Saturday, 15 December 2012

Santa is not real!

This was one of the first songs I remember singing as a child in front of my school at the end of the year. Gone are the days of Nativity plays and Hymns in our education systems not just here in Australia, but world wide.

If fact 20 children in my sons class last week heard of Jesus for the very first time!! The teacher had Jie stand up and tell them the Christmas Story. He loved it and was so excited that he could share his best friend with his whole class. It was the first thing I heard come out of his mouth as he hopped off the bus on Friday.

 But while he was allowed to share about Jesus' birth, he was not allowed to share about the reason He came, he wasn't allowed to share that Jesus died so that he, his friends and family could live and he was not allowed to share that he does not celebrate Santa. I don't understand, being of Christian faith, why he cannot freely speak about his beliefs. Everyone in his class believe in Santa, share Santa, love Santa and celebrate him once a year. My son believes in Jesus, should be able to share Jesus and loves Jesus all year round. Jie is learning to respect the beliefs of his friends, but is not getting the same courtesy when is comes to them. Do the parents only think about themselves these days?

So while we don't "do" Santa, Jie still participates in Christmas activities at school which consist of flying Reindeer, and elves, and the north pole and the absurdity of one man delivering billions of presents to sleeping kids in one night. If I had have chosen not to include him, he would likely miss out on the last three weeks of his school curriculum. While I tell Jiedyn of Santa and the north-pole being a "story", I can't help but think of all these children who grow up believing lies from their own parents. Sure, my parents did it but knowing the real reason for Christmas is much more real, special and magical than an old guy in a red suit! Why do you do it, if you do it at all?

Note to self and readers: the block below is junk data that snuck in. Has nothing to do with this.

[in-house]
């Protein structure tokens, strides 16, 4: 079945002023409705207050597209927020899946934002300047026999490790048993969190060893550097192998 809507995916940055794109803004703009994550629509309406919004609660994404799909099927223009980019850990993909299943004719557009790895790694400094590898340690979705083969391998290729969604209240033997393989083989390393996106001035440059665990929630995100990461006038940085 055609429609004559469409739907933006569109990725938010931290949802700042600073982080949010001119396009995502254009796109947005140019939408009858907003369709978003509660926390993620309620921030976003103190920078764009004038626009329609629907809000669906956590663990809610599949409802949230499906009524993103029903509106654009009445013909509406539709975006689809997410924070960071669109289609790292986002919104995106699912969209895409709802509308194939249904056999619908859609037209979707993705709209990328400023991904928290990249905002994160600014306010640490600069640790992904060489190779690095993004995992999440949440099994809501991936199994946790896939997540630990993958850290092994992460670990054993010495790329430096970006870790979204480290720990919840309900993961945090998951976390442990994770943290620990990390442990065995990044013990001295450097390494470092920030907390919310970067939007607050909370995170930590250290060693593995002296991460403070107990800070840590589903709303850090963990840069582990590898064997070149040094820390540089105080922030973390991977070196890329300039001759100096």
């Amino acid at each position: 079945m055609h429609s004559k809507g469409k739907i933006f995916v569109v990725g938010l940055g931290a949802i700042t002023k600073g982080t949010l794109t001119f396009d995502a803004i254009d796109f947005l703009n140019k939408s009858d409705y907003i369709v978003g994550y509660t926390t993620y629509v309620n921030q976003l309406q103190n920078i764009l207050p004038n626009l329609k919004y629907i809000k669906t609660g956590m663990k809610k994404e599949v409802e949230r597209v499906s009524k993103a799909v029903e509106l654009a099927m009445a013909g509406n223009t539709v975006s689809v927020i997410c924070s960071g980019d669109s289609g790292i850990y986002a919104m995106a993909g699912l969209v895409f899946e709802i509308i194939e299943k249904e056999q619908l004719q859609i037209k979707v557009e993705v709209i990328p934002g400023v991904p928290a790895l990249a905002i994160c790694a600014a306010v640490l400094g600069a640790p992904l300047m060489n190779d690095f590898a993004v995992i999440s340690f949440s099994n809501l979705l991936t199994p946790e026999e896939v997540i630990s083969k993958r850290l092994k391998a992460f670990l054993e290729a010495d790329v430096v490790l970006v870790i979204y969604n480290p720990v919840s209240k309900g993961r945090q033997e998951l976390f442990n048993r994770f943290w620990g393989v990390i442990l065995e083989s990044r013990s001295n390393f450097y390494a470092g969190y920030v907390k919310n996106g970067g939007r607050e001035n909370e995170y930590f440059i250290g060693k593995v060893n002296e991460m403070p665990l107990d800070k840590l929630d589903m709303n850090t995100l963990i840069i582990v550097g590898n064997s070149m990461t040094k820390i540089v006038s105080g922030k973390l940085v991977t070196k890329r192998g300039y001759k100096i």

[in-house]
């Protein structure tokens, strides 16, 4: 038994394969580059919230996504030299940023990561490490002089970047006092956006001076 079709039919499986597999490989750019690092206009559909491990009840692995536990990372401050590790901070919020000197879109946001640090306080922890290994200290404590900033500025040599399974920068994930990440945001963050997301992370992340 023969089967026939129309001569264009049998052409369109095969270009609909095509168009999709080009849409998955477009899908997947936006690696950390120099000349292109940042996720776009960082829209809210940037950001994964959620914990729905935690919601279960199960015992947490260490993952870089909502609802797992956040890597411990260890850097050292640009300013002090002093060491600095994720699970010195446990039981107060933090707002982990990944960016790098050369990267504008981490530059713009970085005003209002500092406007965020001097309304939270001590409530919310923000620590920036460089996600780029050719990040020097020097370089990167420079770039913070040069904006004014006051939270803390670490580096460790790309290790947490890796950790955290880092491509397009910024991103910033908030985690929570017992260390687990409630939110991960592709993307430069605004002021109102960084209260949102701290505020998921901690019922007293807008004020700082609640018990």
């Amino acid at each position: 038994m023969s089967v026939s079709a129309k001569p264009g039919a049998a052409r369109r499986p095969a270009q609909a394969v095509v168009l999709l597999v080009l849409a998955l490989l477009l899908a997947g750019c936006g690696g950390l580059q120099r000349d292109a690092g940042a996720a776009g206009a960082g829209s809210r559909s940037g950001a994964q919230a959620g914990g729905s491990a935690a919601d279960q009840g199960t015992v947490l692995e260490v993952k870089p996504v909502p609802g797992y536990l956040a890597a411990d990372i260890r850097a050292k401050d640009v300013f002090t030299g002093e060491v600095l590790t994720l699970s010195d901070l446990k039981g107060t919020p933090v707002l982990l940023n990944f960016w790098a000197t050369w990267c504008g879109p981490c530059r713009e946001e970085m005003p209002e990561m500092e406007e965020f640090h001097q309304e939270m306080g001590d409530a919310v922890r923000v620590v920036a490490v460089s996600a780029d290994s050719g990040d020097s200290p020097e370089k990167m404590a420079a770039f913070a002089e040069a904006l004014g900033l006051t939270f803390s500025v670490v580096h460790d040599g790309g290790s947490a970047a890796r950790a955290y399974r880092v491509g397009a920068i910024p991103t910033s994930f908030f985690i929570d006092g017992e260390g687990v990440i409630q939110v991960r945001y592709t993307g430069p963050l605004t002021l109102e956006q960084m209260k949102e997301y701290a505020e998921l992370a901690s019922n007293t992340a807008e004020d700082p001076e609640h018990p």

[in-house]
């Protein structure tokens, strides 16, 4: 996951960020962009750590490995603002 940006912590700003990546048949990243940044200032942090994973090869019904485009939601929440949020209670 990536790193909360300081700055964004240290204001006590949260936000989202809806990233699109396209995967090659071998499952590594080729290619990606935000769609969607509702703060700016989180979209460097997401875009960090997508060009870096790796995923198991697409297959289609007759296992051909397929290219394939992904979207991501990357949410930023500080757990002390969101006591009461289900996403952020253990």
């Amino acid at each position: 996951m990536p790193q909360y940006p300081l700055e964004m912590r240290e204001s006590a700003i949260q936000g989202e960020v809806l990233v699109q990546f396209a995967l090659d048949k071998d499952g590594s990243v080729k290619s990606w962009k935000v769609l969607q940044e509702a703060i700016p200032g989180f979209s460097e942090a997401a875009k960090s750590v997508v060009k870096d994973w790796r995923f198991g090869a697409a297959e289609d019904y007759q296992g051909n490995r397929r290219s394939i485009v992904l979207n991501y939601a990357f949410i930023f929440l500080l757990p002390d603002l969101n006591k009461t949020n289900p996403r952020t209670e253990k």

3 replied:

Anonymous said...

hi melissa how are you? I was out and about but never forgot yabout you guys. How is your preparations for the holidays coming?

Nuru Nyambura Ngugi said...

It is quite unfortunate that Jie could not tell his friends the most important aspect of Christ's birth: to save sinful humanity. Without such information, the celebration of Christ's birth loses its true meaning and value, and ends up being just like any other secular celebration.
It is also unfortunate that God has been pushed out of schools, because the Bible says that 'The fear of the LORD is the beginning of wisdom, and knowledge of the Holy One is understanding' (Proverbs 9:10), and that teaching children about God helps them to grow into respectable adults (Proverbs 22:6).
However, the trend is not surprising because Christmas had pagan foundations (see

April S. said...

I do both. The true meaning of Christmas is shared and celebrated but so is the "magic" of Santa. My daughter is 9 and still believes in Santa, the Tooth Fairy, etc. Santa actually comes to my mother-in-laws and doles out the presents and has since before I met my husband. He also brings a few of the most coveted presents to our house - one year he snuck a goat in the barn. It is the spirit and heart of things we believe that matter. I make Santa happen for my children out of my love for them - there is magic in life and it doesn't hurt to play along with the joy and the love of that magic. Yes, it will be a great disappointment the day she figures out who the "real" Santa really is - I will explain it that Uncle loves our family so much that he wants to gift us with those special moments and memories and give us that magic as long as he can. And that those times I made those magical things happen like the Tooth Fairy and the goat, it was my love for her and wanting to make her childhood extra special that I did those things. It doesn't really matter "who" in that moment - and it doesn't diminish those special times and memories. There are a lot of disappointments in life so why not make it as magical as we can. And celebrating "magic" doesn't diminish our faiths or values any more than watching cartoons.

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